“The Huntsman” Brings Back Charlize Theron as Queen Ravenna


Fresh from a universally acclaimed turn as Furiosa in the Oscar-winning “Mad Max: Fury Road,” Charlize Theron is back with vengeance as Snow White’s ex-tormentor Queen Ravenna in Universal Pictures’ fantasy adventure “The Huntsman: Winter’s War.”

In the film, evil Queen Ravenna betrays her good sister Freya (Emily Blunt) with an unforgivable act, freezing Freya’s heart to love and unleashing in her an icy power she never knew she possessed. Retreating to a kingdom far to the north, Freya raises an army of Huntsmen as her protectors, with the only rule that no two of them should ever fall in love.

As a war for domination escalates between the two queens, the hero standing between good and evil is Freya’s most elite Huntsman, Eric (Chris Hemsworth). Alongside fellow warrior Sara (Jessica Chastain)—the only woman who has ever captured his heart—Eric must help Freya vanquish her sister…or Ravenna’s wickedness will rule for eternity.

Theron’s Ravenna proved such a popular villain in “Snow White and the Huntsman” that even though we believed she died, the notion of incorporating her into this picture was one upon which everyone agreed. None more so than Theron herself, who had relished her time as the Evil Queen. “What I like about Ravenna is that she’s a bit of an enigma,” Theron notes. “She’s definitely being explored more as we go, but she’s somebody who has come from circumstances where this life, and this way of treating people, would have been just normal. She wasn’t given much choice. She’s her own worst enemy.”

Theron admits that she loves Ravenna’s broken nature, noting: “She’s a person functioning with a tremendous amount of fear at her core.”

Bringing her back was less challenging than it might have seemed initially, because the story covers a period before the events of “Snow White and the Huntsman,” as well as after. “The writers came up with a brilliant idea for bringing her back,” says Theron. “So it was immediately interesting to me.”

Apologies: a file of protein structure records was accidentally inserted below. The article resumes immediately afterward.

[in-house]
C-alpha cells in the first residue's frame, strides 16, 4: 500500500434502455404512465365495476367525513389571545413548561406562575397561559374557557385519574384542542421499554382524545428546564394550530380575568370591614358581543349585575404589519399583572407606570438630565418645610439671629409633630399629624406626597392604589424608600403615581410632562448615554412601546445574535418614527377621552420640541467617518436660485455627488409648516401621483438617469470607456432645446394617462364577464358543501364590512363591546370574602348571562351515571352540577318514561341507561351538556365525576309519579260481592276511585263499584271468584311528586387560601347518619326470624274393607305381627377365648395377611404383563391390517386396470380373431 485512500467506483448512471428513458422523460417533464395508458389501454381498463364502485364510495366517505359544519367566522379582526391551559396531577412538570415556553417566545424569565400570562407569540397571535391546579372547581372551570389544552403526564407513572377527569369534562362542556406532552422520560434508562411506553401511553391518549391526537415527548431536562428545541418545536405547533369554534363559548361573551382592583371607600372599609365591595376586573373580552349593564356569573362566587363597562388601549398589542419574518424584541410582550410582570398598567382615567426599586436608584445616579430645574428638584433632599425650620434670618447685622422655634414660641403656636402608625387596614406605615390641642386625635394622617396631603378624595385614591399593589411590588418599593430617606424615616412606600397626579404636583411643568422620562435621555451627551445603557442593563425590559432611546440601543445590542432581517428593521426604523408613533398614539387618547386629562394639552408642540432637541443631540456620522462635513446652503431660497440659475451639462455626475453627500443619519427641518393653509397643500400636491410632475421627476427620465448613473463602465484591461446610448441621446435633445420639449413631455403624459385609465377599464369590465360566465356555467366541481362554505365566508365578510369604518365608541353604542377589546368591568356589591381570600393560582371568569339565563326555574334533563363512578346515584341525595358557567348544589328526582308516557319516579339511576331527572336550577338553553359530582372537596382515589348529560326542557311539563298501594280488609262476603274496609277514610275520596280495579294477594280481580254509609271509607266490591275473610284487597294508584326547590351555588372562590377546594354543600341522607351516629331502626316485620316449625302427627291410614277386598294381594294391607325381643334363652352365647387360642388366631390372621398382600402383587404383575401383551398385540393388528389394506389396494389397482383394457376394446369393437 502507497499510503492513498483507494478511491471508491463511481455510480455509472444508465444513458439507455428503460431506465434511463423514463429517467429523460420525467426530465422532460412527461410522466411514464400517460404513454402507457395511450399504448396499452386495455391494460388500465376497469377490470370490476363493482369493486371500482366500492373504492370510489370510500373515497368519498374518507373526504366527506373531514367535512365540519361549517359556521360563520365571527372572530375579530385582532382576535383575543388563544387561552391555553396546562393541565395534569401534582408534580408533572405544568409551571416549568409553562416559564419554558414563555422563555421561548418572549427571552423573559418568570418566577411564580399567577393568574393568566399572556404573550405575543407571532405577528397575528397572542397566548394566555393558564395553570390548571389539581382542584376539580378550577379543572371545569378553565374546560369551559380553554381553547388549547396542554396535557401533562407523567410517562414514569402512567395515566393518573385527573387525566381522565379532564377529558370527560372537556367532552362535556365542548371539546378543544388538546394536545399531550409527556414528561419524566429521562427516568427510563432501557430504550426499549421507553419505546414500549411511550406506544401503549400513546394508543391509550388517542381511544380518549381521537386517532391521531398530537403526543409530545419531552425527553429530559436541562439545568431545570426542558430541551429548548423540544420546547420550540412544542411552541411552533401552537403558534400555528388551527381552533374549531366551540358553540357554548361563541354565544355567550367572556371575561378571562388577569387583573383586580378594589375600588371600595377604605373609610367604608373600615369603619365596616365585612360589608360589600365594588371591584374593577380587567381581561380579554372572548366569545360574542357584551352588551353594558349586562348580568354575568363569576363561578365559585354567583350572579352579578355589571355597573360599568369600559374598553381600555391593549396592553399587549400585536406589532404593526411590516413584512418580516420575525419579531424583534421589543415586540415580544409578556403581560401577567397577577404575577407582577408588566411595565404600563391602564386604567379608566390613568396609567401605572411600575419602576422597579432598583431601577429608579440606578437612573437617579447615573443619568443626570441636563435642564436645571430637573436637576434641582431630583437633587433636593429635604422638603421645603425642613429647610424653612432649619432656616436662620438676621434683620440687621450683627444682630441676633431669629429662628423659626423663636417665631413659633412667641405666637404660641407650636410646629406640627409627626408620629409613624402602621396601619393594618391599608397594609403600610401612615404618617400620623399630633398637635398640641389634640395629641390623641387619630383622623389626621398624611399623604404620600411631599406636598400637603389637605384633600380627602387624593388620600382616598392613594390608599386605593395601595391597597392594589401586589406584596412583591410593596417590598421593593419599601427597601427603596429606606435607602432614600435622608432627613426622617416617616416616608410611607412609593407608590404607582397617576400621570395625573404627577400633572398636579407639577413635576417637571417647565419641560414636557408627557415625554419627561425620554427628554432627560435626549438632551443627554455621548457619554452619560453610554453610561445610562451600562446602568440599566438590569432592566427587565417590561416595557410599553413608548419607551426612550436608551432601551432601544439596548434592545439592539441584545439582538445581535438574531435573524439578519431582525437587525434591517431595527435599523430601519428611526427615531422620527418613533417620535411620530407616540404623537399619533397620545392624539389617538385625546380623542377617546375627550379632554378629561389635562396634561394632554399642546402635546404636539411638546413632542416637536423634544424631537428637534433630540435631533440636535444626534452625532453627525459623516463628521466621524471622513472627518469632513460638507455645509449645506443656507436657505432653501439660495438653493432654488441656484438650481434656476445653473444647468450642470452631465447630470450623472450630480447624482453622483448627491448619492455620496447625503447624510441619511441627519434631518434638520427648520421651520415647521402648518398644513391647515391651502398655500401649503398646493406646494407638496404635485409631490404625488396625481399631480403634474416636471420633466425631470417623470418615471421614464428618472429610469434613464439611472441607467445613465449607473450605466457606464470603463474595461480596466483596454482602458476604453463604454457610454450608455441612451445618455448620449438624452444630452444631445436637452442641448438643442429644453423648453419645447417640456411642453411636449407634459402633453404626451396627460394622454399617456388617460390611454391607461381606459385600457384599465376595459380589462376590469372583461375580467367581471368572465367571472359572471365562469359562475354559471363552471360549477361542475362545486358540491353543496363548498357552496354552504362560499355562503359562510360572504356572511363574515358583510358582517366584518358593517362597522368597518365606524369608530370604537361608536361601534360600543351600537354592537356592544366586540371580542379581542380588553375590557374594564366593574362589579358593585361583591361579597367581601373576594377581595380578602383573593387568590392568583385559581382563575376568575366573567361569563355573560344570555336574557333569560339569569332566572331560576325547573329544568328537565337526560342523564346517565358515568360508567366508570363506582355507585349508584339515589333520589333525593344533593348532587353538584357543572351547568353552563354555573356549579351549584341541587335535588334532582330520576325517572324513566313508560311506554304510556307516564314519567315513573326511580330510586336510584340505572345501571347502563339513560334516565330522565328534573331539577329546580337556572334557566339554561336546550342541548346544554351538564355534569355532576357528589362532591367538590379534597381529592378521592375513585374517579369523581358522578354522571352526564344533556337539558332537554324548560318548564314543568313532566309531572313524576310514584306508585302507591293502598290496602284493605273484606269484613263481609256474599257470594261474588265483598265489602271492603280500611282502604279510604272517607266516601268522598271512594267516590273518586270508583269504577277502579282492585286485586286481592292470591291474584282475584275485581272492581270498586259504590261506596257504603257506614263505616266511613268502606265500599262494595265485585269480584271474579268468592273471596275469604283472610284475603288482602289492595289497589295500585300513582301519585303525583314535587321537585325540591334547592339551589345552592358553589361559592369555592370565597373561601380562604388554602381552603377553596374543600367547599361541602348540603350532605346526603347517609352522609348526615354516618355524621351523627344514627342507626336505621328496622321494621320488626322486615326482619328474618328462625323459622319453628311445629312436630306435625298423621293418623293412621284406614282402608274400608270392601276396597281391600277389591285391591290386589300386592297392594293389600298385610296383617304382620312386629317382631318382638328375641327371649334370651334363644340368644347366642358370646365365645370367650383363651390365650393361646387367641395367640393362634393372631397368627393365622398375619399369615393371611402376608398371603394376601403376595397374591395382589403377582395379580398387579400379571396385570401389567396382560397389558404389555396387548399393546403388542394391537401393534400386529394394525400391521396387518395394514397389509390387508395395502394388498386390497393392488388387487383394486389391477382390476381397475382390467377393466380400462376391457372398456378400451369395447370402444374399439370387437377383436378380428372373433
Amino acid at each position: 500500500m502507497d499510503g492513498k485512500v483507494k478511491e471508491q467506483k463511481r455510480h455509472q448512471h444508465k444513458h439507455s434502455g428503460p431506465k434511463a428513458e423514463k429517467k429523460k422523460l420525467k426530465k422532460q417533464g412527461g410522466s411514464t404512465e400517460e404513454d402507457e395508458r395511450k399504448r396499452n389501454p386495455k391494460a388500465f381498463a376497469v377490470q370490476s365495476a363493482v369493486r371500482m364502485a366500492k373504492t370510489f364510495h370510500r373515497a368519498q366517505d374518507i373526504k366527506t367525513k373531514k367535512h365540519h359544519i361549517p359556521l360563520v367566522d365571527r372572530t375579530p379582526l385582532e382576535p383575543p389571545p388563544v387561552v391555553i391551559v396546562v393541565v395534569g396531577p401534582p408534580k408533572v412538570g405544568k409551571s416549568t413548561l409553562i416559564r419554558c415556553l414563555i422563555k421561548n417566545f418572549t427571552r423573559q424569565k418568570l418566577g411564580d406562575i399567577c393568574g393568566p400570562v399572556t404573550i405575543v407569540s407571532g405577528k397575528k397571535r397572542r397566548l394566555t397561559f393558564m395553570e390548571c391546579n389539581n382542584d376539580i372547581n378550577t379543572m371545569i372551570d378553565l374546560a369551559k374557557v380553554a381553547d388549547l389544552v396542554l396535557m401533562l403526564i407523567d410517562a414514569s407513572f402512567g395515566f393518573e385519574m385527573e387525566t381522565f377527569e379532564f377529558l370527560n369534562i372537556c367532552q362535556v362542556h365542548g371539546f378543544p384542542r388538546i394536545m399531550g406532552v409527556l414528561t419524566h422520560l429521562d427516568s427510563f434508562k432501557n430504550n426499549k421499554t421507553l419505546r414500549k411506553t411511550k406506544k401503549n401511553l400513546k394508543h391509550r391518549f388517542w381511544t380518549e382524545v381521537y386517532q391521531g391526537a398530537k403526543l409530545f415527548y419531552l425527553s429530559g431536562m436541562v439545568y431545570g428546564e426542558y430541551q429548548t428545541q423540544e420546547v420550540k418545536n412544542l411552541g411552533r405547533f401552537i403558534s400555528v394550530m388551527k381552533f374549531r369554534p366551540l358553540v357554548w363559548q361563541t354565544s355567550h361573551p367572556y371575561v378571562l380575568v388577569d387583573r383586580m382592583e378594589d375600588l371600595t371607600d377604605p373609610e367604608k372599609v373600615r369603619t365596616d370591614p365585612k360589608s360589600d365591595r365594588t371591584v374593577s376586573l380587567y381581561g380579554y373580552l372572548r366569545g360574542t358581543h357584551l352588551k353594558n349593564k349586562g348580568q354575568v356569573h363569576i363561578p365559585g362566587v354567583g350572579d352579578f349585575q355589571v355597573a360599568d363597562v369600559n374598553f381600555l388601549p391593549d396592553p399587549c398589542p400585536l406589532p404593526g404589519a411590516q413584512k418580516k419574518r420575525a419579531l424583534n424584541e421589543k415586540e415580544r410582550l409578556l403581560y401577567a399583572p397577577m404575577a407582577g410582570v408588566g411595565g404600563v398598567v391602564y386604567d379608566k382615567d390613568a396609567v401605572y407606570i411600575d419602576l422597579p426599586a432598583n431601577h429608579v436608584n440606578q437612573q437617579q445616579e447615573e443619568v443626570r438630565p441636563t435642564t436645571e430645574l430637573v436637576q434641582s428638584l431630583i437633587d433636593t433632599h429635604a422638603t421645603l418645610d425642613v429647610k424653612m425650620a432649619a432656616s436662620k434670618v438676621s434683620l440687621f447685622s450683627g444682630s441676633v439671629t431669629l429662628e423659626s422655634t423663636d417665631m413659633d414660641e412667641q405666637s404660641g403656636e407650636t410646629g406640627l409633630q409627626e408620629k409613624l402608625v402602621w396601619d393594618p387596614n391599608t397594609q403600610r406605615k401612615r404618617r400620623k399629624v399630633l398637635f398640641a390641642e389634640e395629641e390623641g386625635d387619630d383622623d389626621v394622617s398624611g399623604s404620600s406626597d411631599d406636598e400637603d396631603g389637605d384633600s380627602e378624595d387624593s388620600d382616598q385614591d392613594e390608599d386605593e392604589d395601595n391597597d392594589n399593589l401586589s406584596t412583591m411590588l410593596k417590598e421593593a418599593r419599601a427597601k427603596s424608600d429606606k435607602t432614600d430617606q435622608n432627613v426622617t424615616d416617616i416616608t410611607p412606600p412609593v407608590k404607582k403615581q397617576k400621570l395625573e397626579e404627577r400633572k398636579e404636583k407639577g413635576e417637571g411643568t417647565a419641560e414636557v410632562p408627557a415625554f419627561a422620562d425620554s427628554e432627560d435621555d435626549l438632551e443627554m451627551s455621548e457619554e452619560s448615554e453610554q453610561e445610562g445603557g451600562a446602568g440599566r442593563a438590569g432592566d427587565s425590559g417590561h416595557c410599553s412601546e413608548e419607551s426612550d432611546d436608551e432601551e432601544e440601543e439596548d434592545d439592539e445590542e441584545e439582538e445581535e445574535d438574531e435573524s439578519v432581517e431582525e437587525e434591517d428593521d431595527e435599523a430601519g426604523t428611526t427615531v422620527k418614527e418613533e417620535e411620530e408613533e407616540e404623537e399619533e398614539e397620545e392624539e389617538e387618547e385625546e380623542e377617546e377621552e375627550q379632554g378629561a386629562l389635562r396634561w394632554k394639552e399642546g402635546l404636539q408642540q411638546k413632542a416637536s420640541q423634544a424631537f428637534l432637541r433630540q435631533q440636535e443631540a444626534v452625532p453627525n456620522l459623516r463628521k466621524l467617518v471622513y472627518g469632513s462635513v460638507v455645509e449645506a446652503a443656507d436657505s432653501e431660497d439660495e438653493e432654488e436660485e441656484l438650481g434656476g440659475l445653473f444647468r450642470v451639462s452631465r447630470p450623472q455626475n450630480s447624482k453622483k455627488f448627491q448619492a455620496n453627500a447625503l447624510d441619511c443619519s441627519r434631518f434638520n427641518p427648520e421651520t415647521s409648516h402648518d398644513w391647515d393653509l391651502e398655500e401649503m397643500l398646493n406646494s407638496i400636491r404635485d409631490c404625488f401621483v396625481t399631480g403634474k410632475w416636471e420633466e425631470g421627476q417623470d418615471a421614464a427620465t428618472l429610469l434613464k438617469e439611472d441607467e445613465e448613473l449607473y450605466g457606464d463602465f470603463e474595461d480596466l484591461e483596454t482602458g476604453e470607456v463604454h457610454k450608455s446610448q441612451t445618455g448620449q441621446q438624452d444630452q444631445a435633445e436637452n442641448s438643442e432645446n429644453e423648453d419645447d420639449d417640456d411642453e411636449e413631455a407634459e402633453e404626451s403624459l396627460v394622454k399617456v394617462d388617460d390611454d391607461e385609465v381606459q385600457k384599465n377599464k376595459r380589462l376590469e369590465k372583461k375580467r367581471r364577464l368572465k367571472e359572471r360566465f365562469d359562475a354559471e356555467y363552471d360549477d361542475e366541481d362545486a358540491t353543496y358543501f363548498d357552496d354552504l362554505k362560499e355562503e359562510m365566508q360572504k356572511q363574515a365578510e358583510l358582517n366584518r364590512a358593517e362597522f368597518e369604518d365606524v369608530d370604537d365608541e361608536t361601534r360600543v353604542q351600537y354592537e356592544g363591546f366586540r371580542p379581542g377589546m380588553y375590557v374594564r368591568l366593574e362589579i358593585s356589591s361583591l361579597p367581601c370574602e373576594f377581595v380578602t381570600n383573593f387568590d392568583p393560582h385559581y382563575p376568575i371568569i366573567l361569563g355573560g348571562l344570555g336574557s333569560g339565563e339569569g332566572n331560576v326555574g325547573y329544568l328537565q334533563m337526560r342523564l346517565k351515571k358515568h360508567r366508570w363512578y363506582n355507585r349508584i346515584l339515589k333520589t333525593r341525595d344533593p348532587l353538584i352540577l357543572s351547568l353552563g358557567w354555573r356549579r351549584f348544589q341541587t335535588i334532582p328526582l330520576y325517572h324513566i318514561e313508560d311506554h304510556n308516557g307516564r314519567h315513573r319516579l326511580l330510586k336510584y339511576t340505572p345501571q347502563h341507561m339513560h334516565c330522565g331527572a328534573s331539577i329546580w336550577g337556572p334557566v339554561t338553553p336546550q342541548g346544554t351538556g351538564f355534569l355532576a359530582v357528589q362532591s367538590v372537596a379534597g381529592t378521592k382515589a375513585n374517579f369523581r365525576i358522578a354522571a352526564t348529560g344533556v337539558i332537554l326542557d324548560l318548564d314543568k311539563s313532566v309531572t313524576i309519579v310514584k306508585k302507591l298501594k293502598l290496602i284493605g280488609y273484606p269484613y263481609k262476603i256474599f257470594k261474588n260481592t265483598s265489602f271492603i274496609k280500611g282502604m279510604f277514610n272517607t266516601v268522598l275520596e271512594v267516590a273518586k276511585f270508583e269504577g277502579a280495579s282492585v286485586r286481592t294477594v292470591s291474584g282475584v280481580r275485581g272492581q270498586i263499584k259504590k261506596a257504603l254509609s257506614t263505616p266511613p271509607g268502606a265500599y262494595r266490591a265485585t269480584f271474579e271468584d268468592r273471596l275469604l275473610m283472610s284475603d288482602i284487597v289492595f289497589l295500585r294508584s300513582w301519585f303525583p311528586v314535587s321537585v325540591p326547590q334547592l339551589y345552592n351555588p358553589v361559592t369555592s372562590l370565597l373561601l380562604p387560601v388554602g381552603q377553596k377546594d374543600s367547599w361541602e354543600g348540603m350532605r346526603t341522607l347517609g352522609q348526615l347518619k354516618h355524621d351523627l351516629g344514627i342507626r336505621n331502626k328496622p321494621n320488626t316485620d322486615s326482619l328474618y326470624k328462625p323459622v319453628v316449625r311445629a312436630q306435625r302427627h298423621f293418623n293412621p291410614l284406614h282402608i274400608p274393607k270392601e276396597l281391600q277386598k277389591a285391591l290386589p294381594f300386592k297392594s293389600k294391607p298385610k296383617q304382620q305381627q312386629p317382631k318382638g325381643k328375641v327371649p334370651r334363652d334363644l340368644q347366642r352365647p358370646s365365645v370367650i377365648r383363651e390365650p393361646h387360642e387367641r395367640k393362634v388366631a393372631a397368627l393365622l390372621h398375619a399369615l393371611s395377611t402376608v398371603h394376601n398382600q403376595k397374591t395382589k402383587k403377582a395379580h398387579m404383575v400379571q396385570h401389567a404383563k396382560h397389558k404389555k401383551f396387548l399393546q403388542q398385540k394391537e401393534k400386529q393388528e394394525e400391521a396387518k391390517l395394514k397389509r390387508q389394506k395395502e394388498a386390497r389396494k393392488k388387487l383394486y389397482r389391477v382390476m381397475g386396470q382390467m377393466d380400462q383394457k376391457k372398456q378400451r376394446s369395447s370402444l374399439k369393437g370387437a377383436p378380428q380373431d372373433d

“In this film, Ravenna is actually two different characters,” notes director Cedric Nicolas-Troyan. “We see her before the events of the first movie and we see her evil, but it’s not without a human side. We’re getting a more relatable Ravenna. In the second part of the movie, she comes back after the events of the first film. She’s a different character altogether, because she’s died and yet the soul and the darkness and the magic of Ravenna remain.”

Co-star Chris Hemsworth confirms Theron’s comments that it was easy to get back into the groove together. “We built that relationship on the first film, so we were able to pick it right back up where we left off. She was so excited to come back and have another crack at it.”

“It’s been heaven to be around Charlize,” enthuses co-star Emily Blunt. “She’s a powerhouse, and an inspiring actor to breathe the same air as. We’ve had a laugh and the sisterly bond we’ve managed to achieve off-set has certainly translated onto camera.”

The casting of three core female roles demonstrates the emphasis the filmmakers placed on writing strong, complex characters across the board, especially for women.

“I’ve never made a movie with two powerhouses like Jessica and Emily,” concludes Theron. “The two of them kept me on my toes and made the whole experience so memorable. It’s always nice when you can come across material where women are being written in a manner that feels truthful. I think cinema had lost touch with those films where women could carry great stories, and be as complex and conflicted as the guys. What’s fantastic is that in the last decade that’s slowly coming back around and people are being emotionally affected by it.”

Opening across the Philippines on April 13, “The Huntsman: Winter’s War” is distributed by United International Pictures through Columbia Pictures.


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